Terrible, depressing news from Mumbai early in the morning. Terrorist attacks the city, again.
But this is different from the earlier bomb attacks – this was armed men with guns and grenades attacking innocent people in various parts of south Mumbai.
Video footages on the news channels this morning were surreal, it was like a war zone in Mumbai. Signs of carnage, the Taj Hotel burning……….its just crazy …..I feel pretty shaken up.
While reports suggest that most of the terrorist have been killed, my fear is how do we know there aren’t many more out there ?
Sky News report in the morning seemed to suggest that foreigners (mainly UK And US citizens) are being targeted.
The lack of privacy and personal space in India (even much of Asia) is well known and has been extesnively ranted on. Considering the population density, it is perhaps understandable to some extent.
Still, our recent experience at Mumbai’s Breach Candy hospital regarding the privacy of patients, or accurately, the blatant lack of it, was a bit shocking.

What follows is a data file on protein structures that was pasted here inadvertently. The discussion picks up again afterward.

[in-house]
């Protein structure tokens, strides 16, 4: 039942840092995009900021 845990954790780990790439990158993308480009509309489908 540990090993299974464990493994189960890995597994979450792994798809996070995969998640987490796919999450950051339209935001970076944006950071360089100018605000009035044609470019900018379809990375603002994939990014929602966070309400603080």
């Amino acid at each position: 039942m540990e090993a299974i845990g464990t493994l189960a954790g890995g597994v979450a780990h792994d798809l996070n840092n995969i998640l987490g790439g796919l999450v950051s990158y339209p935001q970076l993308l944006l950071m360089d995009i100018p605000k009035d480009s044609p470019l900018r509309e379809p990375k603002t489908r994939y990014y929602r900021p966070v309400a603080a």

We had gone in for a mandatory health check-up, there were about 10 of us in a room for the same purpose and barring the three couples, unrelated to each other. Yet the receptionist/nurse registering us asked about each person’s medical problems (date of pregnancy, any operations, illness etc) loudly in front of everyone with total disregard for patient confidentiality. Personally I do not care if people find out I did not have chicken pox when I was young, but you would think that details of someone’s pregnancy, operations, regular medications or illnesses since childhood should not be discussed so publicly.
Then again in a doctor’s outer office – a small area with a table being shared by two doctors – as we (four guys) waited to be called into the inner check-up room, there was one doctor discussing the chest and back pains of his elderly lady patient. The doctor even started poking around the lady’s back and chest looking for the source of the pains, much to my horror !